A huge yet ancient stone circle in southwestern England, Stonehenge has inspired more questions than answers. As such, archaeologists, scientists, and pseudoscientists have put forward theories over the centuries to explain how and why Stonehenge was constructed.
Built between 3000 and 2000 BCE, Stonehenge is an engineering marvel of Neolithic Britain. Pulley systems hadn’t been invented yet, and Britons in this period didn’t have wheels to help move the large monoliths that make up the structure. Adding to this ancient mystery is the fact that some of Stonehenge’s stones - so-called “bluestones” - weren’t locally sourced. Neolithic Britons moved them from modern-day Wales to Salisbury Plain in Wiltshire, England, a distance of about 180 miles. Some believe Stonehenge’s form follows its function, and the structure could have been built for anything from wild rituals to proto-scientific pursuits in the prehistoric world.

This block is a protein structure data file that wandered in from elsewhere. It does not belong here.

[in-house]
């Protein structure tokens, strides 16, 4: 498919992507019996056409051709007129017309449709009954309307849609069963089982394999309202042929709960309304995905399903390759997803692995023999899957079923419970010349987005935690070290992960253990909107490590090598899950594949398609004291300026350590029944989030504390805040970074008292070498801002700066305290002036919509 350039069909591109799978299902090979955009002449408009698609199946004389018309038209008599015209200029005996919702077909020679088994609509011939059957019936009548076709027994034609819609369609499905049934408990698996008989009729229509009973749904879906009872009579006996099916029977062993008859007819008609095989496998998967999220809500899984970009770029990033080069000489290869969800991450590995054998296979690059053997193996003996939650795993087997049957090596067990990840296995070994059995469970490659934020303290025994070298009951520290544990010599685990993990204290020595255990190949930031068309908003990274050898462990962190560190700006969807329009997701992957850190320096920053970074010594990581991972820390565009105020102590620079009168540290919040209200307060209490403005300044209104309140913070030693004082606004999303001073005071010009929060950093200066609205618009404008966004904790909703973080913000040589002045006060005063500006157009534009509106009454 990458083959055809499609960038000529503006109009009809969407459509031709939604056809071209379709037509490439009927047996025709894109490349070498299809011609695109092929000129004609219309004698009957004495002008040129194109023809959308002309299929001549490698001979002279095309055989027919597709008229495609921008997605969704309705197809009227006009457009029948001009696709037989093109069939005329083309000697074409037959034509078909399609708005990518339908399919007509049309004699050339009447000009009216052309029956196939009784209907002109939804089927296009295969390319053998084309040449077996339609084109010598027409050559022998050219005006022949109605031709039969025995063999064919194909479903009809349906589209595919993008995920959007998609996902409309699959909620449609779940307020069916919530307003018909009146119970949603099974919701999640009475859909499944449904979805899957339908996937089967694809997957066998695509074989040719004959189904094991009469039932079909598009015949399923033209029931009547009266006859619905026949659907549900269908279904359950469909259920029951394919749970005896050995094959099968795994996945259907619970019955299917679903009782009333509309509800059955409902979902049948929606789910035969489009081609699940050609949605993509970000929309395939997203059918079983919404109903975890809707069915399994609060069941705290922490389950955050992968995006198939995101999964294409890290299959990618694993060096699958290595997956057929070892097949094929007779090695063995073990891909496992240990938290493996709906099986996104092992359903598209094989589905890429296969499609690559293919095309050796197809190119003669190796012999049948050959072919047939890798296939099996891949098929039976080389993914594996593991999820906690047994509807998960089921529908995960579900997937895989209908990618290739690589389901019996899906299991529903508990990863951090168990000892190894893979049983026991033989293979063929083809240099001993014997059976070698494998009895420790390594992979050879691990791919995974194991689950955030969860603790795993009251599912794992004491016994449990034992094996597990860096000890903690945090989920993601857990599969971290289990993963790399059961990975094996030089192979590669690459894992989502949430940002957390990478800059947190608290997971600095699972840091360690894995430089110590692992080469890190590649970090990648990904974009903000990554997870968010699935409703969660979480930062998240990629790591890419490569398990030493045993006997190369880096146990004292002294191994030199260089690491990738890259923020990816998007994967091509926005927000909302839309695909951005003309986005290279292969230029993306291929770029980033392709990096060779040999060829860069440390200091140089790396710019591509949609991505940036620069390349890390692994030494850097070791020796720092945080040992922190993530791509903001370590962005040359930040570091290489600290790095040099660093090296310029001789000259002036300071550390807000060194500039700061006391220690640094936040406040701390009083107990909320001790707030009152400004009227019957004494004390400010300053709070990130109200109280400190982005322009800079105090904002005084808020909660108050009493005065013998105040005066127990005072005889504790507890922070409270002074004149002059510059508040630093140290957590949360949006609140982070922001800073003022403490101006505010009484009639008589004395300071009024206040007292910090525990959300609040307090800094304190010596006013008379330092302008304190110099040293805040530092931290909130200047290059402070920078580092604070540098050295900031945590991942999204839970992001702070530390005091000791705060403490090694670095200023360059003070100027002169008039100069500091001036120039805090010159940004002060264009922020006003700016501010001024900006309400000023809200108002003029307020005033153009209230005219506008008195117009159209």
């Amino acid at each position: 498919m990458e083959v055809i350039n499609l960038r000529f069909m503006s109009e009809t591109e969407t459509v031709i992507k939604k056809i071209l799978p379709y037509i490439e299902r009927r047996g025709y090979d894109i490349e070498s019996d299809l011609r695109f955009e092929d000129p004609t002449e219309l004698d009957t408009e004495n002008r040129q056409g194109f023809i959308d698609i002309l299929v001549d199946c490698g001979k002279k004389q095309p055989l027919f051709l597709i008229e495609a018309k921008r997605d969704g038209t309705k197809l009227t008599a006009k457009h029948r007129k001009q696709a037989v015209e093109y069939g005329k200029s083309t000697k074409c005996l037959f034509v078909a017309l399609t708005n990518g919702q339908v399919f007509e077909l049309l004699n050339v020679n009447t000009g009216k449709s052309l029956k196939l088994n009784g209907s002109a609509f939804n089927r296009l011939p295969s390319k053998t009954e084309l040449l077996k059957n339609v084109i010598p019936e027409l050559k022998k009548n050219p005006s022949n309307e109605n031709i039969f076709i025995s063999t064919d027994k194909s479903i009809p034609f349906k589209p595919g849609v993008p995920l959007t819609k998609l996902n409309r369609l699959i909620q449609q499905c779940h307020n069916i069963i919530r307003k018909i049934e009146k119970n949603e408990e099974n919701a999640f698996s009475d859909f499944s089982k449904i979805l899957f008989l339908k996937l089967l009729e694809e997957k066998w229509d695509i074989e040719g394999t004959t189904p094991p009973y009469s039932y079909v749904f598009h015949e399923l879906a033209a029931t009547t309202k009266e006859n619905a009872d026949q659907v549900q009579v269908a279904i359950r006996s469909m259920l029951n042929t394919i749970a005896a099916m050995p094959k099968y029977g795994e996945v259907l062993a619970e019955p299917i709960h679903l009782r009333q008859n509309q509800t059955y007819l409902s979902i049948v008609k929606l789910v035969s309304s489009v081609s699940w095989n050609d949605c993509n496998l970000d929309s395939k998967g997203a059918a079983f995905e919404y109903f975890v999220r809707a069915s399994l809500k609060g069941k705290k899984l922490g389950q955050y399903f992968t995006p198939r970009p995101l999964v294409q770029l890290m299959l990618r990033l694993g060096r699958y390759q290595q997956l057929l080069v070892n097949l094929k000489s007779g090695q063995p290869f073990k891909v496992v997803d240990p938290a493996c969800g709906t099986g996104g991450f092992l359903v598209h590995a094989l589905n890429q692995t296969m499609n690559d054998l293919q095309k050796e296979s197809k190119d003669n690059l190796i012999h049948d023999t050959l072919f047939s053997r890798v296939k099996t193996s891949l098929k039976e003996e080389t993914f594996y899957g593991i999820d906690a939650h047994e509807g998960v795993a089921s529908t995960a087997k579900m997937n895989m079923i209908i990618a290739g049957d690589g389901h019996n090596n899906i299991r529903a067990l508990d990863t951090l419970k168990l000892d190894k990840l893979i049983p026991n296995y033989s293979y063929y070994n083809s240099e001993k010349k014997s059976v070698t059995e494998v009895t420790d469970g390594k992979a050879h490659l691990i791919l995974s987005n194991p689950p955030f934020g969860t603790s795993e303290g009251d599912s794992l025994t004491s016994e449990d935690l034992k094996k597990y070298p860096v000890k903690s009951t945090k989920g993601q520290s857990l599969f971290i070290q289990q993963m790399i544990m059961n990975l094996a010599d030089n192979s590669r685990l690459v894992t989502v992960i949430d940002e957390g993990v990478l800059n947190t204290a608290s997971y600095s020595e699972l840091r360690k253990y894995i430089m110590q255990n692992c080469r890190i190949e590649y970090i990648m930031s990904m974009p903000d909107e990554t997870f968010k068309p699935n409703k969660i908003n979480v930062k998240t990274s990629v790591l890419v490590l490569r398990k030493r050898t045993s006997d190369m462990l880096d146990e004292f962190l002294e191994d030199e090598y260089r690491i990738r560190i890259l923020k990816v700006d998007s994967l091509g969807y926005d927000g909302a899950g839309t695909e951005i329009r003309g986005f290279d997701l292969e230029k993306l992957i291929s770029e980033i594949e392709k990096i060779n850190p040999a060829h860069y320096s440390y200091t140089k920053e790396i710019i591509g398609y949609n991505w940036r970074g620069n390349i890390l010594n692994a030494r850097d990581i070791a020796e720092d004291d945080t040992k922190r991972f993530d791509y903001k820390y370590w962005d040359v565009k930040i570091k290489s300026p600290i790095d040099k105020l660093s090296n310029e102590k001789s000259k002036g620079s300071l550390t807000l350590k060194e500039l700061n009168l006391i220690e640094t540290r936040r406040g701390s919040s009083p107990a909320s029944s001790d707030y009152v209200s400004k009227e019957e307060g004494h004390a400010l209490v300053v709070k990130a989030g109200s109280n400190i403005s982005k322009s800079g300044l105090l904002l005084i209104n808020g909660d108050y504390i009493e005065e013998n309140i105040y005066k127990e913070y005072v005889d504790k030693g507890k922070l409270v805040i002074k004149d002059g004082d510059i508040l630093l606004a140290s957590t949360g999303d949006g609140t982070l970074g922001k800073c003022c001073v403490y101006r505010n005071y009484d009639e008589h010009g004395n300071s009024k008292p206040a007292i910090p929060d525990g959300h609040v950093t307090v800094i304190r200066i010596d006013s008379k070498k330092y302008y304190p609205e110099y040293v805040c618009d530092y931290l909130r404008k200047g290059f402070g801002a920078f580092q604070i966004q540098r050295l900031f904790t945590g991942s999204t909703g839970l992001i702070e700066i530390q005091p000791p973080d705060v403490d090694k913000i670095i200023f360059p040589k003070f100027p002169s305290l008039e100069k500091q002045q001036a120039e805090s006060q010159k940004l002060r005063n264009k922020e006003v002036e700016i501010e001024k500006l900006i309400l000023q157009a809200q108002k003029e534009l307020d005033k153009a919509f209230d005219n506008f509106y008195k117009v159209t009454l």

How, then, did prehistoric Britons build this site - and why did they go through all that trouble to construct it? The world may never know for sure, but plenty of theories - ranging from the scientifically sound to the highly speculative - attempt to answer those very questions.
1. Stonehenge Was A Megalithic Calendar And Scientific ObservatoryPhoto: The original uploader was Tatarize at English Wikipedia / via Wikimedia Commons / Public DomainDo you buy this?
2. Neolithic Technology, Including Levers And Weights, Were Able To Build The Monumental StructureDo you buy this?
3. Tree Trunks Were Cut And Carved To Make Sledges And RaftsDo you buy this?
4. Stonehenge Was Used As A Holy Site Where Ancient Peoples Performed Sacred RitualsDo you buy this?